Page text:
Free and Low Cost Reward Ideas for Kids

Motivate Kids to Manage Their Behaviors with Rewards that Don't Cost Anything

Reward systems motivate kids to do chores.
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Reward systems can be one of the best discipline practices to help kids manage their behaviors. Rewarding kids doesn’t mean you need to offer them expensive gifts or big ticket items. Instead, there are many rewards that don’t cost money.

The most important part of a reward system is your child’s motivation to earn the reward. Therefore, use some creativity to help find rewards that will excite your child.

Rewards should be specific to your child, based on your child’s temperament. If your child grows bored or isn’t motivated to earn the reward, you’ll need to find new positive consequences that will work as an incentive.


Praising kids can be the most effective reward of all and best of all, praise is free. Kids love to know that you’re noticing them when they’re doing well and giving them some extra attention for their good behaviors can go a long way in motivating them to keep up the good work. Catch them being good and praise their efforts often.

Tangible Rewards

There are times when praise isn’t enough and kids need a little extra incentive. A reward system can be a great way to provide that extra motivation to work on specific behaviors. Get creative and you’ll find lots of opportunities for rewards that don’t cost any money.

Later bedtime

Although some parents are hesitant to allow kids to stay up later, allowing kids to stay up an extra 15 minutes isn’t likely to cause them to be overtired the next day.

A later bedtime can be a big motivator for kids. Younger kids will often feel like a “big kid” and it can be a great incentive if they are able to stay up later than their siblings. If you have a child who has difficulty sleeping though, choose a different incentive or only offer it on nights when they can sleep in the next day.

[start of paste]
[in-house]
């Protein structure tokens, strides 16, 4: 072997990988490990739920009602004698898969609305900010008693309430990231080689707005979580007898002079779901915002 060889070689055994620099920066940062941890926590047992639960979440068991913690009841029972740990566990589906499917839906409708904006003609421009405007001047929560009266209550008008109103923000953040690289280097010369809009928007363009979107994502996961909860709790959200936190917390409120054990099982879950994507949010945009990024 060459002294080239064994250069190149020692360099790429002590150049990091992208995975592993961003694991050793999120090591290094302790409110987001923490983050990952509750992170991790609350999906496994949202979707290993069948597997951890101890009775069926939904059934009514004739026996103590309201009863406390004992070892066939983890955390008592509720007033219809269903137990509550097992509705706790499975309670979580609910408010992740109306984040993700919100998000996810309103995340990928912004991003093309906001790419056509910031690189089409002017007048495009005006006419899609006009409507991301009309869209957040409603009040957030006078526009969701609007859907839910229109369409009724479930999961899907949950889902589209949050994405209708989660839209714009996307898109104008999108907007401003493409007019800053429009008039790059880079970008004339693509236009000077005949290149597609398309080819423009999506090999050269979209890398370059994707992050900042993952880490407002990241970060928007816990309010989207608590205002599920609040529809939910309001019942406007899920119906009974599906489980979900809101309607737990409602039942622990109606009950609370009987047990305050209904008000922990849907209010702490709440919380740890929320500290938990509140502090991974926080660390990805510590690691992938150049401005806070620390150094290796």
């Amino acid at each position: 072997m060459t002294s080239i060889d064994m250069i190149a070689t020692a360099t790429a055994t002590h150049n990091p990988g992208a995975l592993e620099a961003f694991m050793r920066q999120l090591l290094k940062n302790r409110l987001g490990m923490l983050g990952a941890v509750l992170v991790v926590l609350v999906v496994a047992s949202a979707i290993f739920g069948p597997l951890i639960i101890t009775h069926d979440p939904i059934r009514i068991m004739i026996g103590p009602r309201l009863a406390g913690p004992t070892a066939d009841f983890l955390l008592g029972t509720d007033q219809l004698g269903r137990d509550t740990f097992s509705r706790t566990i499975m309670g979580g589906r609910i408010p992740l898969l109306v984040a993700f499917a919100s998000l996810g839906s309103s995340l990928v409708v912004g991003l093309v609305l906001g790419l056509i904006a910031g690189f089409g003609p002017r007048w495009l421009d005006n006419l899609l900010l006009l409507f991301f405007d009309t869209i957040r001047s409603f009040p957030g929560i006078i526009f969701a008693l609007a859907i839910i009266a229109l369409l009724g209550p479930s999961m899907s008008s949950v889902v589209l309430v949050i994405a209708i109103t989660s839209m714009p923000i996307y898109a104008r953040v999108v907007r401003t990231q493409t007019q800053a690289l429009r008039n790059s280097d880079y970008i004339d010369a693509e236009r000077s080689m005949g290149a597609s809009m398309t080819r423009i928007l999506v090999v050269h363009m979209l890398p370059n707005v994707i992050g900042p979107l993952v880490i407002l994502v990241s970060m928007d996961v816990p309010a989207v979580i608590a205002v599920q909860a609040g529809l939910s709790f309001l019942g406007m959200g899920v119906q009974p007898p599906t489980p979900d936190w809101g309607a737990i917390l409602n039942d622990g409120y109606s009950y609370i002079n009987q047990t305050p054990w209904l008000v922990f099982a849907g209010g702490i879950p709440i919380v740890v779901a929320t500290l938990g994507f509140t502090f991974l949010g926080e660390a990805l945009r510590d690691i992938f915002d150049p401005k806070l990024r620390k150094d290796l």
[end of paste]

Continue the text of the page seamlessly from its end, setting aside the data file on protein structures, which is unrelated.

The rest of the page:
Special activity

Choose a special activity that will motivate your child. Some examples of free activities include playing a board game, going for a walk, playing at the park, or an extra story at bedtime. Look for free community events and utilize resources like your local library which often have special events.

Extra Electronics Time

Kids should earn their time with electronics. Allow kids to earn up to two hours per night of TV, computer, and video game time. Although it can be tempting for some parents to give kids free reign with electronics, the American Academy of Pediatrics recommends that kids only be allowed two hours per day of screen time.

Make a Craft Together

Getting creative and messy can be a lot of fun. And often, you can create things with regular household items. Paper bags make great puppets. Cotton balls and glue can lead to endless creations. Build a model, make some jewelry, or get out the finger paint as a reward for good behaviors.


Coupons can be a great way to reward kids.

For example, kids love to earn coupons that say things such as “get out of having to do one chore” or “get to stay up 15 minutes later” and allow them to turn them in whenever they want.

Social activities

Allow kids to earn extra social opportunities such as inviting a friend over or having a sleep over. Other free rewards can include inviting a friend to the park or going to a community activity.

Food Rewards

Although it’s not a good idea to offer junk food as an incentive, there are some ways to use mealtimes as a free reward. For example, allow kids to choose what’s for dinner or let them earn an indoor picnic. Get creative and build a fort out of blankets and eat under the glow of a flashlight. For other kids, baking a special treat together may be a great motivator.

Token Economy System

Token economy systems provide kids with chips or tokens on a daily basis that can later be exchanged for rewards. Provide kids with a varied reward menu that allows them to earn bigger rewards. You can offer free rewards such as “a trip to the park” in exchange for 10 tokens. Sticker charts can be very rewarding for younger children.

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